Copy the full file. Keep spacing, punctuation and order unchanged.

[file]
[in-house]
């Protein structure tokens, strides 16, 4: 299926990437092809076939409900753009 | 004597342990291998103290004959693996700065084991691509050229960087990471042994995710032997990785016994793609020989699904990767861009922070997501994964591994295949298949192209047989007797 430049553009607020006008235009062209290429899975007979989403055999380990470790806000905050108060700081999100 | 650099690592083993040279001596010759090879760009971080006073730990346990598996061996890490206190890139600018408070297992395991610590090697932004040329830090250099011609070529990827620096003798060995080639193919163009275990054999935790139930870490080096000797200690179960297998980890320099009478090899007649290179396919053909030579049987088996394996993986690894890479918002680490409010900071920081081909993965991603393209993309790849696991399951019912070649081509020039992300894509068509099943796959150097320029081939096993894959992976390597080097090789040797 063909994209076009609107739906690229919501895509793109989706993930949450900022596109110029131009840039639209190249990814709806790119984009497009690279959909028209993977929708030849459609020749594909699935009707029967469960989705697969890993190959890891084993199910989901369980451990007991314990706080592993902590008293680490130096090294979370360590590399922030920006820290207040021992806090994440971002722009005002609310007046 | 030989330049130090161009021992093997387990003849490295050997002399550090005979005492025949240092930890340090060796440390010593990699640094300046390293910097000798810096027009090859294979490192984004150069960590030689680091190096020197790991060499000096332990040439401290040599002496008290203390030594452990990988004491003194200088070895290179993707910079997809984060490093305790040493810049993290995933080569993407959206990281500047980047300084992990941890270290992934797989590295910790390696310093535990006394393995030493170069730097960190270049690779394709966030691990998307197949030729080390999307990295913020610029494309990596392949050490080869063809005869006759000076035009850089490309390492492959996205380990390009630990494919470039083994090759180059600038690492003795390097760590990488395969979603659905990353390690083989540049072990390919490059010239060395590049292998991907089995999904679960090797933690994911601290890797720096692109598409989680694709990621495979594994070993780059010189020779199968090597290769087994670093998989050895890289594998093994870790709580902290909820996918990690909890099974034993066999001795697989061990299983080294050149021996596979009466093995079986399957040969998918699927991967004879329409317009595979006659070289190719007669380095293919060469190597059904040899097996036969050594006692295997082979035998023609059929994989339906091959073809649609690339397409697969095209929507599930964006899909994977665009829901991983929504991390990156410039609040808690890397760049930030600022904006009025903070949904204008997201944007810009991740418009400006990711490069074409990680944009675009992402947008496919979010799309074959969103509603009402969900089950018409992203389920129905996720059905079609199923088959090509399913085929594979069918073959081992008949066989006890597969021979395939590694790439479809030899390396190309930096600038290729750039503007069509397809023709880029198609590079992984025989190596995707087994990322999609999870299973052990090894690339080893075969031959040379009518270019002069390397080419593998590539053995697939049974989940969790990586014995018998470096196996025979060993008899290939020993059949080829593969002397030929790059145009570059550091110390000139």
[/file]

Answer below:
[in-house]
């Protein structure tokens, strides 16, 4: 299926990437092809076939409900753009 | 004597342990291998103290004959693996700065084991691509050229960087990471042994995710032997990785016994793609020989699904990767861009922070997501994964591994295949298949192209047989007797 430049553009607020006008235009062209290429899975007979989403055999380990470790806000905050108060700081999100 | 650099690592083993040279001596010759090879760009971080006073730990346990598996061996890490206190890139600018408070297992395991610590090697932004040329830090250099011609070529990827620096003798060995080639193919163009275990054999935790139930870490080096000797200690179960297998980890320099009478090899007649290179396919053909030579049987088996394996993986690894890479918002680490409010900071920081081909993965991603393209993309790849696991399951019912070649081509020039992300894509068509099943796959150097320029081939096993894959992976390597080097090789040797 063909994209076009609107739906690229919501895509793109989706993930949450900022596109110029131009840039639209190249990814709806790119984009497009690279959909028209993977929708030849459609020749594909699935009707029967469960989705697969890993190959890891084993199910989901369980451990007991314990706080592993902590008293680490130096090294979370360590590399922030920006820290207040021992806090994440971002722009005002609310007046 | 030989330049130090161009021992093997387990003849490295050997002399550090005979005492025949240092930890340090060796440390010593990699640094300046390293910097000798810096027009090859294979490192984004150069960590030689680091190096020197790991060499000096332990040439401290040599002496008290203390030594452990990988004491003194200088070895290179993707910079997809984060490093305790040493810049993290995933080569993407959206990281500047980047300084992990941890270290992934797989590295910790390696310093535990006394393995030493170069730097960190270049690779394709966030691990998307197949030729080390999307990295913020610029494309990596392949050490080869063809005869006759000076035009850089490309390492492959996205380990390009630990494919470039083994090759180059600038690492003795390097760590990488395969979603659905990353390690083989540049072990390919490059010239060395590049292998991907089995999904679960090797933690994911601290890797720096692109598409989680694709990621495979594994070993780059010189020779199968090597290769087994670093998989050895890289594998093994870790709580902290909820996918990690909890099974034993066999001795697989061990299983080294050149021996596979009466093995079986399957040969998918699927991967004879329409317009595979006659070289190719007669380095293919060469190597059904040899097996036969050594006692295997082979035998023609059929994989339906091959073809649609690339397409697969095209929507599930964006899909994977665009829901991983929504991390990156410039609040808690890397760049930030600022904006009025903070949904204008997201944007810009991740418009400006990711490069074409990680944009675009992402947008496919979010799309074959969103509603009402969900089950018409992203389920129905996720059905079609199923088959090509399913085929594979069918073959081992008949066989006890597969021979395939590694790439479809030899390396190309930096600038290729750039503007069509397809023709880029198609590079992984025989190596995707087994990322999609999870299973052990090894690339080893075969031959040379009518270019002069390397080419593998590539053995697939049974989940969790990586014995018998470096196996025979060993008899290939020993059949080829593969002397030929790059145009570059550091110390000139």